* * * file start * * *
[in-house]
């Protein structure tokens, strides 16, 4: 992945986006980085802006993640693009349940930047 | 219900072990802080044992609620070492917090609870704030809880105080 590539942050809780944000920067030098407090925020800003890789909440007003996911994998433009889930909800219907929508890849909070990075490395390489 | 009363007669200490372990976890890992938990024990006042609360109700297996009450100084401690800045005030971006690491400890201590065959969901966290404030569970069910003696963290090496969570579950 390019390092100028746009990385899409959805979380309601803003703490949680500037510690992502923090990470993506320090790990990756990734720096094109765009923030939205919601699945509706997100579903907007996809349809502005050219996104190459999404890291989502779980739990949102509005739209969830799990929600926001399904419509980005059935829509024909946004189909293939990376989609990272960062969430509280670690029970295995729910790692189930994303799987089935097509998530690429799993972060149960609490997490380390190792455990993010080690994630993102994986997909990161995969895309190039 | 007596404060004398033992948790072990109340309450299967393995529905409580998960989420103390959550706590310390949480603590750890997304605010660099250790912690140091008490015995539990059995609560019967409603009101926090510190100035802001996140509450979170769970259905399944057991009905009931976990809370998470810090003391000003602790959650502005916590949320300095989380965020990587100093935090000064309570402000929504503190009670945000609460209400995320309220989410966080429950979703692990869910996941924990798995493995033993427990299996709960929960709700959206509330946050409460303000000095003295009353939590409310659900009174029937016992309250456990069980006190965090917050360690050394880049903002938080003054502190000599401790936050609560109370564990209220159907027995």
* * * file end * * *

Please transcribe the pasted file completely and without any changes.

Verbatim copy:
[in-house]
């Protein structure tokens, strides 16, 4: 992945986006980085802006993640693009349940930047 | 219900072990802080044992609620070492917090609870704030809880105080 590539942050809780944000920067030098407090925020800003890789909440007003996911994998433009889930909800219907929508890849909070990075490395390489 | 009363007669200490372990976890890992938990024990006042609360109700297996009450100084401690800045005030971006690491400890201590065959969901966290404030569970069910003696963290090496969570579950 390019390092100028746009990385899409959805979380309601803003703490949680500037510690992502923090990470993506320090790990990756990734720096094109765009923030939205919601699945509706997100579903907007996809349809502005050219996104190459999404890291989502779980739990949102509005739209969830799990929600926001399904419509980005059935829509024909946004189909293939990376989609990272960062969430509280670690029970295995729910790692189930994303799987089935097509998530690429799993972060149960609490997490380390190792455990993010080690994630993102994986997909990161995969895309190039 | 007596404060004398033992948790072990109340309450299967393995529905409580998960989420103390959550706590310390949480603590750890997304605010660099250790912690140091008490015995539990059995609560019967409603009101926090510190100035802001996140509450979170769970259905399944057991009905009931976990809370998470810090003391000003602790959650502005916590949320300095989380965020990587100093935090000064309570402000929504503190009670945000609460209400995320309220989410966080429950979703692990869910996941924990798995493995033993427990299996709960929960709700959206509330946050409460303000000095003295009353939590409310659900009174029937016992309250456990069980006190965090917050360690050394880049903002938080003054502190000599401790936050609560109370564990209220159907027995």